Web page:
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FDIC Approves New Risk-Based Premiums for Deposit Insurance
Changes will Reverse Decline in Reserve Ratio and Provide for a More Stable System
The Federal Deposit Insurance Corporation (FDIC) today adopted final regulations that implement the Federal Deposit Insurance Reform Act of 2005 passed by Congress earlier this year to create a stronger and more stable insurance system. Among the final regulations is a new rule on the risk-based assessment system that will enable the FDIC to more closely tie each bank's premiums to the risk it poses to the deposit insurance fund. In addition, the FDIC has new flexibility to manage the deposit insurance fund's reserve ratio within a range, which in turn will help prevent sharp swings in assessment rates that were possible under the design of the former system.
"Throughout the FDIC's push for deposit insurance reform, our goals have been to provide for long-term stability and less procyclicality in the deposit insurance system," said FDIC Chairman Sheila C. Bair. "This new system will enable the FDIC to achieve our goals, and also will add incentives for good risk management at insured institutions."
Under the new risk-based assessment system, the FDIC will evaluate each institution's risk based on three primary sources of information -- supervisory ratings for all insured institution, financial ratios for most institutions, and long-term debt issuer ratings for large institutions that have them. The ability to differentiate on the basis of risk will improve incentives for effective risk management and will reduce the extent to which safer banks subsidize riskier ones.
As a result of the final rulemaking, the FDIC today set the assessment rates that will take effect at the beginning of 2007. The new rates for nearly all of the industry will vary between five and seven cents for every $100 of domestic deposits.
As part of the Reform Act, Congress provided credits to institutions that paid high premiums in the past to bolster the FDIC's insurance reserves. As a result, the majority of banks will have assessment credits to initially offset all of their premiums in 2007.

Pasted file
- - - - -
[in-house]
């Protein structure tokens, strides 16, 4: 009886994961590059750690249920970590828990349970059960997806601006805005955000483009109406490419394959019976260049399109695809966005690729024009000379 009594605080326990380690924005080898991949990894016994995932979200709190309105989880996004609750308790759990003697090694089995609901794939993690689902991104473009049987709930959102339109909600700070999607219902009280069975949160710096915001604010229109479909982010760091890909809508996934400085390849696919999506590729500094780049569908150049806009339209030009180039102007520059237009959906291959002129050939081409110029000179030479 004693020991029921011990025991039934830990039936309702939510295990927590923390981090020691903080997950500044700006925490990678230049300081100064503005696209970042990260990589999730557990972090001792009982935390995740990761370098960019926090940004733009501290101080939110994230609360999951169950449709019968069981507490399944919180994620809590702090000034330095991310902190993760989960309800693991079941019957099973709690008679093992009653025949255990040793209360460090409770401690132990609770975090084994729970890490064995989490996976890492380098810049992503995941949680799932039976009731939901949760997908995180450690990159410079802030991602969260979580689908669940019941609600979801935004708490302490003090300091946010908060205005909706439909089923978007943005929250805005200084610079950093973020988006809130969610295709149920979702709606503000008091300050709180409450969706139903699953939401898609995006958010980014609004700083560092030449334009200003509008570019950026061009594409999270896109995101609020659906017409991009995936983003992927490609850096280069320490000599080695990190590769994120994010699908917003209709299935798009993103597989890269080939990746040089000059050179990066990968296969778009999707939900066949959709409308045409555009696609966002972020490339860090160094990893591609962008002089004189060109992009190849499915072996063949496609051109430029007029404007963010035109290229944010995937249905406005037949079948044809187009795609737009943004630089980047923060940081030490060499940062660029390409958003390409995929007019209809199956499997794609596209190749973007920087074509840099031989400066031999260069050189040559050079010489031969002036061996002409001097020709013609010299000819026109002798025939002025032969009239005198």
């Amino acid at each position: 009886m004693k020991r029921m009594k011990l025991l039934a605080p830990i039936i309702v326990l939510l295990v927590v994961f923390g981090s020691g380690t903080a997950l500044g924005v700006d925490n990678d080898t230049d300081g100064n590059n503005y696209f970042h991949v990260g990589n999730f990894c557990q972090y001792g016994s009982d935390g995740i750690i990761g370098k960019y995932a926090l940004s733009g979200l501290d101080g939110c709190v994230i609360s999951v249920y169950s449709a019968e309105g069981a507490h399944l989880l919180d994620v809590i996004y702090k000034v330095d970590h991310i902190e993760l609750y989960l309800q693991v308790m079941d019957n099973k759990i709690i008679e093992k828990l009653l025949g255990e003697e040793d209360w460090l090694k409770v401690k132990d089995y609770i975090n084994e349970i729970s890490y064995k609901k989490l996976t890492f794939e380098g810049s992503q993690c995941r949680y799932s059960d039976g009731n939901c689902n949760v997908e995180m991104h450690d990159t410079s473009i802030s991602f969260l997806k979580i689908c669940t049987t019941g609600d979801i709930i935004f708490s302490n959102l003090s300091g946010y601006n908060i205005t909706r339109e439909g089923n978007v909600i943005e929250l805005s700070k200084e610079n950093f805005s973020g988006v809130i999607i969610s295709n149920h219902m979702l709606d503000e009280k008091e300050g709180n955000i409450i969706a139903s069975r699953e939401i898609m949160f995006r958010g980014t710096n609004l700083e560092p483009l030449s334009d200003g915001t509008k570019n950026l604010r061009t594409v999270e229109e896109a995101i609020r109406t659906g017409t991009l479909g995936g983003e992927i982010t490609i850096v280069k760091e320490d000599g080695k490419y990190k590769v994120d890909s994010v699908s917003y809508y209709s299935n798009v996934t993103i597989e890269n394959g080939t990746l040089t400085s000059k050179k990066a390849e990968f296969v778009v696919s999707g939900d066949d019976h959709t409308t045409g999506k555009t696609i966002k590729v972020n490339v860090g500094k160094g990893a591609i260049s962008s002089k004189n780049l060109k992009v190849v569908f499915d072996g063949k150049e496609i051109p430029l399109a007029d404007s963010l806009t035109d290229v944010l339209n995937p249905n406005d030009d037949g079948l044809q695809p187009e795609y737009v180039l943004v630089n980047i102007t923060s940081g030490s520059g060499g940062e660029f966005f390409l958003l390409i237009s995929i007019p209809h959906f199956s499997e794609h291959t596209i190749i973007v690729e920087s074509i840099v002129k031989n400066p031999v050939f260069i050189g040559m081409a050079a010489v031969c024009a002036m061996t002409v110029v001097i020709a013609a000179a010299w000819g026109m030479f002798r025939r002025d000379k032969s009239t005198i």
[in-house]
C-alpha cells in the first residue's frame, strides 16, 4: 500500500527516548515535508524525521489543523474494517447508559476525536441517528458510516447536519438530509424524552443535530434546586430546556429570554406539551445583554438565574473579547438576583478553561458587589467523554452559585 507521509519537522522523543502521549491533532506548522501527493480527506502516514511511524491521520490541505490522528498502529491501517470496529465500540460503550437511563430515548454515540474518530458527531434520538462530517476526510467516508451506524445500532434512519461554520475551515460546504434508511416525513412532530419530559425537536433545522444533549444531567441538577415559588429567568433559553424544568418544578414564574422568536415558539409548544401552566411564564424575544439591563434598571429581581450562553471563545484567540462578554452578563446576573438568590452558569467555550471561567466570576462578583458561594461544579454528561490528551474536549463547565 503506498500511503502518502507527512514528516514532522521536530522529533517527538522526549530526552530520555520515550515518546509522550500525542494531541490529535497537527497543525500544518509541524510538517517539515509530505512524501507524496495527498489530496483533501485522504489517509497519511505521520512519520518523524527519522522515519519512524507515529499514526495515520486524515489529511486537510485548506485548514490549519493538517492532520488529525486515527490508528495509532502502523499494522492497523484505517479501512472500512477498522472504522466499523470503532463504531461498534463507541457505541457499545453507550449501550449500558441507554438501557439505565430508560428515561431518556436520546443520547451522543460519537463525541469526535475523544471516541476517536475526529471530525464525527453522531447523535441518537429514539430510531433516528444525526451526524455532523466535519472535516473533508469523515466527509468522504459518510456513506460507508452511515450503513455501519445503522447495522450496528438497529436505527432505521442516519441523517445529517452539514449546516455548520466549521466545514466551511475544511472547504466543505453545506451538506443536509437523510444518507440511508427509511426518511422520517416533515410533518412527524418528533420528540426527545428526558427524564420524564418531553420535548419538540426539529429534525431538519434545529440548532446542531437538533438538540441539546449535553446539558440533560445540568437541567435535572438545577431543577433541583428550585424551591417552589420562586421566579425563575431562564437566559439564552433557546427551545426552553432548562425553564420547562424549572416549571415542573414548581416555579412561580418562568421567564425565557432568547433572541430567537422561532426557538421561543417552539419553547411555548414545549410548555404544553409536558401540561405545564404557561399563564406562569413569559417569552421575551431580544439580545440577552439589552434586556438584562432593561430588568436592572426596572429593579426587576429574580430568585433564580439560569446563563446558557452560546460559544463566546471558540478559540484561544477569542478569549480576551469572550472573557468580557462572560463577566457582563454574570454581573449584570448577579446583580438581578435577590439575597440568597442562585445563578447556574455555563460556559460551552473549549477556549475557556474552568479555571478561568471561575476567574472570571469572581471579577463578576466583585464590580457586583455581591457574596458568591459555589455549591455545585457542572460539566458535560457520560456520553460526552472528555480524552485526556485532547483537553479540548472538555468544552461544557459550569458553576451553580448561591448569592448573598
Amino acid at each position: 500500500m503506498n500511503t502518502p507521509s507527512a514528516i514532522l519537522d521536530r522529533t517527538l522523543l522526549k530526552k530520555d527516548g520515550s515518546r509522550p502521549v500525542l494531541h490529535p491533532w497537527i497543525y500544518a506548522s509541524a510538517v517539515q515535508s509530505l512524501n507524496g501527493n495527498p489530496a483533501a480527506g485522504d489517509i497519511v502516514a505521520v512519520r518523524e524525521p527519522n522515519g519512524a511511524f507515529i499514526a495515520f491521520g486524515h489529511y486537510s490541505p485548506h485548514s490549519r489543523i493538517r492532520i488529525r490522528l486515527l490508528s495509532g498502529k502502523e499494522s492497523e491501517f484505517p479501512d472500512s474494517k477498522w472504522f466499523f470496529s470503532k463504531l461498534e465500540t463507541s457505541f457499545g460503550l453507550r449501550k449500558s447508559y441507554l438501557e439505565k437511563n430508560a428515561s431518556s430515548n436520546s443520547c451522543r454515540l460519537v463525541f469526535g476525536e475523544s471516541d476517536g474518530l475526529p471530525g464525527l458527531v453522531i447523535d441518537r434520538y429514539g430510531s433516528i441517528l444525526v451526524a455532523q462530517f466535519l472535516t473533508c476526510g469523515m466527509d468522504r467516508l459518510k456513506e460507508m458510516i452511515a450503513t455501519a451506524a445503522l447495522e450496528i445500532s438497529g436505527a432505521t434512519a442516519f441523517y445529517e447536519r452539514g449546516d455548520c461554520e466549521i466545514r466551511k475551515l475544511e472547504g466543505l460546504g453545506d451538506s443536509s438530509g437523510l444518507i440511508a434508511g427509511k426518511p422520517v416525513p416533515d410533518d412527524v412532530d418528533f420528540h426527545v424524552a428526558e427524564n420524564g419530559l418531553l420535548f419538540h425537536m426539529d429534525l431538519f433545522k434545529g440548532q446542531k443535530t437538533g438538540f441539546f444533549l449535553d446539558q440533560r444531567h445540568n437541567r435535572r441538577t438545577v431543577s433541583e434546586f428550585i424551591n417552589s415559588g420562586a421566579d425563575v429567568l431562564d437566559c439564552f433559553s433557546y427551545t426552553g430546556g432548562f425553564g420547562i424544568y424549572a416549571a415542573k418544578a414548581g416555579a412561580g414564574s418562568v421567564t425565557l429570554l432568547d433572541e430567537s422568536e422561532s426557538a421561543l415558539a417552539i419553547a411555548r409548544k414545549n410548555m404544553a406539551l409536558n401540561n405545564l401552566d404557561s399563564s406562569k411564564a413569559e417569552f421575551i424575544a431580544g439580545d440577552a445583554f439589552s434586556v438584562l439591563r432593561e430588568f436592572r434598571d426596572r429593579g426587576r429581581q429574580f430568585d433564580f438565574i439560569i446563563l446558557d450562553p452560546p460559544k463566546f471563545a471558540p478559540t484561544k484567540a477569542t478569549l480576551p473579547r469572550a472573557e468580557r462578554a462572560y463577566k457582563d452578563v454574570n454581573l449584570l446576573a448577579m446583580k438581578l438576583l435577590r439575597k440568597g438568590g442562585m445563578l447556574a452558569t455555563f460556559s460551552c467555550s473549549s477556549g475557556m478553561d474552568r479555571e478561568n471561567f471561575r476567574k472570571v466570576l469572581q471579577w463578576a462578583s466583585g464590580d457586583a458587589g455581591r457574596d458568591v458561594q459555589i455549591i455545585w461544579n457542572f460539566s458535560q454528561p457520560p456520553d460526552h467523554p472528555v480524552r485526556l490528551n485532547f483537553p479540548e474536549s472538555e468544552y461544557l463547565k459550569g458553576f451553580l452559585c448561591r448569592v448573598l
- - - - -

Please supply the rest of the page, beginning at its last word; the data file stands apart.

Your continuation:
"We are taking advantage of the sound banking environment to reverse the decline in the reserve ratio," said Chairman Bair. "In keeping with the intent of Congress, we are building up the fund in good times so it can be drawn down when problems arise, thus providing for long-term stability in premiums. Deposit insurance is an important benefit, and it is appropriate for banks to pay something for that benefit."
In related actions today that complete the required rulemakings under the reform law, the FDIC Board adopted regulations that:
The rules adopted today are in addition to previous regulations implementing the reform law, including those governing the one-time assessment credit, a temporary system of dividend payments to insured institutions, and an increase in the deposit insurance coverage for certain retirement accounts.
The FDIC has now adopted all of the regulations required by the Reform Act within the 270-day deadline set by Congress.
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Congress created the Federal Deposit Insurance Corporation in 1933 to restore public confidence in the nation's banking system. The FDIC insures deposits at the nation's 8,778 banks and savings associations and it promotes the safety and soundness of these institutions by identifying, monitoring and addressing risks to which they are exposed. The FDIC receives no federal tax dollars – insured financial institutions fund its operations.
FDIC press releases and other information are available on the Internet at www.fdic.gov, by subscription electronically (go to www.fdic.gov/about/subscriptions/index.html) and may also be obtained through the FDIC's Public Information Center (1-877-275-3342 or 703-562-2200). PR-101-2006
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